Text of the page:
This article was published in the November/December 2011 issue of LEDs Magazine.
View the Table of Contents and download the PDF file of the complete November/December 2011 issue.
Modular LED light engines can allow luminaire makers to develop solid-state-lighting (SSL) products without facing the technical details of electronic driver circuits, LED selection and configuration, thermal management, and optics design. Manufacturers should understand the basics and importance of these product-design disciplines, but a proven module vendor can ensure the details get proper attention. The modular approach can speed product development and enable upgradeable products. Today, the available modules are proprietary to each manufacturer, but standards such as those the Zhaga Consortium has under development will yield interoperable modules from multiple vendors.
Let’s start by defining some terminology for the scope of this article because words such as light engine and module aren’t used consistently in the SSL industry. Zhaga (see www.ledsmagazine.com/features/8/11/4 for background information and an update on Zhaga activity) defines a light engine as the combination of an LED module and its associated control gear or driver.
Zhaga sticks with the term light engine whether or not the driver is integrated into a modular package along with the LEDs. Zhaga is developing specifications for light engines with integrated control gear and light engines with separate control gear. In the latter case the driver is also essentially a packaged module or subsystem.
For this article, we will use the terms LED module and LED light engine interchangeably and simply specify whether a driver is integrated in the module. Indeed the module makers mentioned above use the term module whether or not a driver is included. We will include discussion of modules that fasten into a luminaire using screws or other fasteners, and modules that use some form of snap-in or twist-lock mounting mechanism. The latter are sometimes referred to as tool-less or tool-free designs, and Zhaga uses the term socketable if the module can be installed without tools.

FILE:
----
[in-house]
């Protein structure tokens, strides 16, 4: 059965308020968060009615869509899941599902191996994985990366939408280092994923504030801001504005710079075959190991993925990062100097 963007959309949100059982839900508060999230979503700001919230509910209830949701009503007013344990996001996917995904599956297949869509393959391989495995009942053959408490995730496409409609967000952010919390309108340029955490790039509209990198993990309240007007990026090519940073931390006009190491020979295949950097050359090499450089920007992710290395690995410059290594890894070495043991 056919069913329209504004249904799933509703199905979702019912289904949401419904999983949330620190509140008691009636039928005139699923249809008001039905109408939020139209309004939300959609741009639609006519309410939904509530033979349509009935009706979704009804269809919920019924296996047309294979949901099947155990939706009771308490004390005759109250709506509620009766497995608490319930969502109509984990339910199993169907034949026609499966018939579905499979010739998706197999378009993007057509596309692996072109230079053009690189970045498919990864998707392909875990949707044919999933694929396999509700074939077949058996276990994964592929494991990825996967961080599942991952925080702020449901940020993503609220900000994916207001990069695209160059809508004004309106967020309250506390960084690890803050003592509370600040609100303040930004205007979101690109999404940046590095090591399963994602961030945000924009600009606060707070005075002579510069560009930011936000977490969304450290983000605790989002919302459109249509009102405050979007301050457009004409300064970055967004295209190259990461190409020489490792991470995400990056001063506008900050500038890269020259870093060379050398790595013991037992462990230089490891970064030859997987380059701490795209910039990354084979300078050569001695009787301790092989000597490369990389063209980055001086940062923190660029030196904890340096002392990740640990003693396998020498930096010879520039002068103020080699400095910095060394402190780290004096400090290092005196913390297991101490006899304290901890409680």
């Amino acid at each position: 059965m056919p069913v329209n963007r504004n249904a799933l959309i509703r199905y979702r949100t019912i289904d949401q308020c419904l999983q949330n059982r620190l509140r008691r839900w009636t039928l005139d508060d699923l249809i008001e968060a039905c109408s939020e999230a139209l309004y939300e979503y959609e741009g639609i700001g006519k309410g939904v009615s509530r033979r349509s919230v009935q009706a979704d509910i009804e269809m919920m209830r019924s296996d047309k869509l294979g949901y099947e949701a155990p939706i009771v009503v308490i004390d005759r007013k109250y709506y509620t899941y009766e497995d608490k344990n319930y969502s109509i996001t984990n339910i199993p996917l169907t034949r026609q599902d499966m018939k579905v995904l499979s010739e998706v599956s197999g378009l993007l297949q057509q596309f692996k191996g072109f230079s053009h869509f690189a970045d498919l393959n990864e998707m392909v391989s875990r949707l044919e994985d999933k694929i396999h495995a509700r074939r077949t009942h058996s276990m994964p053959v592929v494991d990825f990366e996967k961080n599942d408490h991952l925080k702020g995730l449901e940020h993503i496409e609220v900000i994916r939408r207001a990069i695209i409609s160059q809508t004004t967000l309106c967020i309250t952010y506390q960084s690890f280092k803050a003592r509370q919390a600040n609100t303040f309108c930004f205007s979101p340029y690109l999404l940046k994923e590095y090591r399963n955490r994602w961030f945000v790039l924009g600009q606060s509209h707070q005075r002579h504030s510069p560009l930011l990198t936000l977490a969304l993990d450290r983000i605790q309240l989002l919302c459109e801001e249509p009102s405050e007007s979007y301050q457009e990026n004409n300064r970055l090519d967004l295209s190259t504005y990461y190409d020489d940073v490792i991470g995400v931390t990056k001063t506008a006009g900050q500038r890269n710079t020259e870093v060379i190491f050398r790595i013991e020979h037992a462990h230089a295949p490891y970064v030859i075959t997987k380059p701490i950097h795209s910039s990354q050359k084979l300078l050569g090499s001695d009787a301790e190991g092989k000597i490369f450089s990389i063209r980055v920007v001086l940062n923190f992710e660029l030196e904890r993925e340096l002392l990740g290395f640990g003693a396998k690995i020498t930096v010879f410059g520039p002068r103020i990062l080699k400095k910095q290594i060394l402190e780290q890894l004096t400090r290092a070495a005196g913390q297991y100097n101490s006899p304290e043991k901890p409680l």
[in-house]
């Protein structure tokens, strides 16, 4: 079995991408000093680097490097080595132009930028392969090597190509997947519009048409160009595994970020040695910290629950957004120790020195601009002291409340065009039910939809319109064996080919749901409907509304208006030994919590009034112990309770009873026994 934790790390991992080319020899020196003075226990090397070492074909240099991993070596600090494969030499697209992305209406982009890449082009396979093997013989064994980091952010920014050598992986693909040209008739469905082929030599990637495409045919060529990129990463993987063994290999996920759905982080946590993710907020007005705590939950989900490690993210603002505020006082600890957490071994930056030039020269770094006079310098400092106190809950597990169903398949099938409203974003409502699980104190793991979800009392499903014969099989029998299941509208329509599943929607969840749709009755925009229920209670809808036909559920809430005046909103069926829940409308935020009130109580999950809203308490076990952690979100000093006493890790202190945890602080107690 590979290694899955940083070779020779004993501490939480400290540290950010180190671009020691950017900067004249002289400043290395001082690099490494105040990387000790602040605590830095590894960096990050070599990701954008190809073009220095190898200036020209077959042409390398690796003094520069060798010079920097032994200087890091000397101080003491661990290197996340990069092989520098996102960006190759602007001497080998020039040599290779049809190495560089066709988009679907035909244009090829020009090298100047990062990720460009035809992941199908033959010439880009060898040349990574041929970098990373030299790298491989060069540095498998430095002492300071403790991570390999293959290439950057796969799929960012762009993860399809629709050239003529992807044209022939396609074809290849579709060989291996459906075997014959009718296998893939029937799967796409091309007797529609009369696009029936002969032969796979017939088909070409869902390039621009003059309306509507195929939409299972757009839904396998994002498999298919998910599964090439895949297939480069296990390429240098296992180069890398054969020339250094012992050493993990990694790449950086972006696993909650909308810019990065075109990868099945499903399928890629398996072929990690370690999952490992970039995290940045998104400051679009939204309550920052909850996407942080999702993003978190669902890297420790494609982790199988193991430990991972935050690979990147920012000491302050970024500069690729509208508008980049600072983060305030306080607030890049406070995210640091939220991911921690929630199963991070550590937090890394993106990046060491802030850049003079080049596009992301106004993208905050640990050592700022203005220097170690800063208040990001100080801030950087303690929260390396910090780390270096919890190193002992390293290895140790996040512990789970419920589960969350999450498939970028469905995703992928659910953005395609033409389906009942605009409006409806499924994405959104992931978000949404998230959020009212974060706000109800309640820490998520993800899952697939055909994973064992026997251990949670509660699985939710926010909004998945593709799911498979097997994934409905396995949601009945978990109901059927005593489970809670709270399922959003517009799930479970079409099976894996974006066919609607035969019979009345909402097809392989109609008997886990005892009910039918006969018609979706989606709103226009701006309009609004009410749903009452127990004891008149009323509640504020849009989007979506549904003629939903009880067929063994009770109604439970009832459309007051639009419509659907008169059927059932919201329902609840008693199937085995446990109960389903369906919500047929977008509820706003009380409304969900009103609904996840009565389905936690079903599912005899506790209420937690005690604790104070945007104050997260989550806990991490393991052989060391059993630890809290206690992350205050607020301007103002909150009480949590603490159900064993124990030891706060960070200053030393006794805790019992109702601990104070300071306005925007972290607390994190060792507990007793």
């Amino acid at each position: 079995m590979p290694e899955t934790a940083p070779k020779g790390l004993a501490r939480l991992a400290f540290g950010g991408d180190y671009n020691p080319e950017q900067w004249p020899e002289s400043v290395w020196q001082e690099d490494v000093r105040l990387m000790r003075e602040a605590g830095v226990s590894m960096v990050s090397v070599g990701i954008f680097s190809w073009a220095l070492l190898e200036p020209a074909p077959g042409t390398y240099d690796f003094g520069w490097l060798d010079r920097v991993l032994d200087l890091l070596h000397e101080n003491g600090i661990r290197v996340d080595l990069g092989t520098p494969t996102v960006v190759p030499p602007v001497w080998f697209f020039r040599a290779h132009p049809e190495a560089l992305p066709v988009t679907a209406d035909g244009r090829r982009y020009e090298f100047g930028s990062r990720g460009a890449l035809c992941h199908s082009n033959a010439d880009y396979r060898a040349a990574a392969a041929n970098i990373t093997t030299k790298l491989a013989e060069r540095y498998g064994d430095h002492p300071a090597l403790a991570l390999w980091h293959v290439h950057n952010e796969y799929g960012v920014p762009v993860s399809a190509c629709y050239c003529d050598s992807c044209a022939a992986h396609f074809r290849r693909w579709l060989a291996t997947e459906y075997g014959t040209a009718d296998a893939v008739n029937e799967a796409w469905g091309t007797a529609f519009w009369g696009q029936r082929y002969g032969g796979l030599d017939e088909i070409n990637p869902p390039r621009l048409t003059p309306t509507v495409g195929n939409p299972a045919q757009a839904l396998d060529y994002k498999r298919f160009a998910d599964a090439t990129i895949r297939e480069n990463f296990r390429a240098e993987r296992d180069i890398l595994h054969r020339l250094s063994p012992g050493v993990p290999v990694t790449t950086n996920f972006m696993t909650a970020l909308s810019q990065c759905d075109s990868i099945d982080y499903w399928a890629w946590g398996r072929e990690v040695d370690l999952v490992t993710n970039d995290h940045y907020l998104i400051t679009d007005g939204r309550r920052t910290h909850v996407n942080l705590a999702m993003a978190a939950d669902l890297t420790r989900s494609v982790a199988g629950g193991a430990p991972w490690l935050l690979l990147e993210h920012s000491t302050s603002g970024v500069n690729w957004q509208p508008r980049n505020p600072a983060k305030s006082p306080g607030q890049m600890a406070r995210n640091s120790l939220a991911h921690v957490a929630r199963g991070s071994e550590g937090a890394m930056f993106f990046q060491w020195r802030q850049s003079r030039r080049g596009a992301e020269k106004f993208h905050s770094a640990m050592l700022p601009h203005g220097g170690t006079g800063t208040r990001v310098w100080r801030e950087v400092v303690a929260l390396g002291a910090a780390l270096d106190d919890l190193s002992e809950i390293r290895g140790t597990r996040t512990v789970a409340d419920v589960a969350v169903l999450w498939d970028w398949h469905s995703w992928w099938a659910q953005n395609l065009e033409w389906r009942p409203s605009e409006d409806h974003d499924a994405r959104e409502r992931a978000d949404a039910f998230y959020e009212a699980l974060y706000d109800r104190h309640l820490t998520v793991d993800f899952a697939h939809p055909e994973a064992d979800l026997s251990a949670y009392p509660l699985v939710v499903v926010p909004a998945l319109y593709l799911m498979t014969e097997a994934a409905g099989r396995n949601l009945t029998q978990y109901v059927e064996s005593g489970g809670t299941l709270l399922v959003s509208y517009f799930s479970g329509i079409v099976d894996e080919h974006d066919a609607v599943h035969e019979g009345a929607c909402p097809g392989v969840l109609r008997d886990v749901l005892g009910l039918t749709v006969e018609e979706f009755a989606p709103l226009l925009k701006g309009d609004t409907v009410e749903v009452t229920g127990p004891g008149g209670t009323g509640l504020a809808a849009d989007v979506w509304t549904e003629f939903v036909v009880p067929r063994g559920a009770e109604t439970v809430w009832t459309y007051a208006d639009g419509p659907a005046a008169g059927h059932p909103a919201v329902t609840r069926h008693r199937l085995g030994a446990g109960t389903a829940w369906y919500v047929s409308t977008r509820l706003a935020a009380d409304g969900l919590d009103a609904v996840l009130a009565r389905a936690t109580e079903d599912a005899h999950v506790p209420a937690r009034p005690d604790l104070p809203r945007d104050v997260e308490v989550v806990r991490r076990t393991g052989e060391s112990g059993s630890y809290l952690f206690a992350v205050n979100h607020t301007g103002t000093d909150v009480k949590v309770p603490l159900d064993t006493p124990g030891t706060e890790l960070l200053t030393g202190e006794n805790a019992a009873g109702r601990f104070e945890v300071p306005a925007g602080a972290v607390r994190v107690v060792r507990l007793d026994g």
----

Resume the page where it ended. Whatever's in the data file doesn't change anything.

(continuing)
The modular advantage
Modules can offer a number of advantages over what some call integral luminaires where the fixture manufacturer assembles the requisite components including LEDs and the driver ICs that precisely match the application at hand into a finished product. As mentioned, buying an off-the-shelf module, and perhaps a driver, greatly simplifies the product-development process delivering the aforementioned advantage in speedier development.
|Osram PrevaLED module|
The advantages of modules actually run deeper according to some proponents, and of course there are drawbacks as well. Bridgelux and Molex were among the first companies to offer a socketable module with the jointly-developed Helieon product introduced last year (http://www.ledsmagazine.com/news/7/3/21). A press-and-turn action locks the Helieon module into a receptacle socket mounted in the luminaire. The mating action both secures the module in place and makes the electrical contact.
Supply chain benefits
|Philips Fortimo SLM for spot lights|
According to Posselt, the typical bill of materials for an SSL luminaire is about a third attributable to the LED assembly, a third to the driver, and a third to the remainder of the fixture. Eliminating the need to buy and stock an inventory of components that are needed to build the LED assembly can reduce the investment in inventory significantly.
|GE Infusion module|
Bridgelux and Molex plan to ship the second-generation Helieon products in Q1 of 2012. The companies are fine tuning the driver design to fit a very confined space. And because the new version will operate from line voltage and be user replaceable, the companies are proceeding through the process of getting the module UL listed.
|Cree LMR4 module|
The downside to modules is principally cost. A module may also restrict some of the design elements in a luminaire and therefore the aesthetics. And with modules, luminaire makers will never have complete photometric feature freedom, for instance in terms of choosing an exact lumen output or generating a specific color temperature with a custom LED mix. But the biggest tradeoff comes back to cost. Modules invariably introduce extra materials such as plastic or metal module housings, and complex electrical and mechanical connectors. Moreover the cost of separately assembling the module is an adder.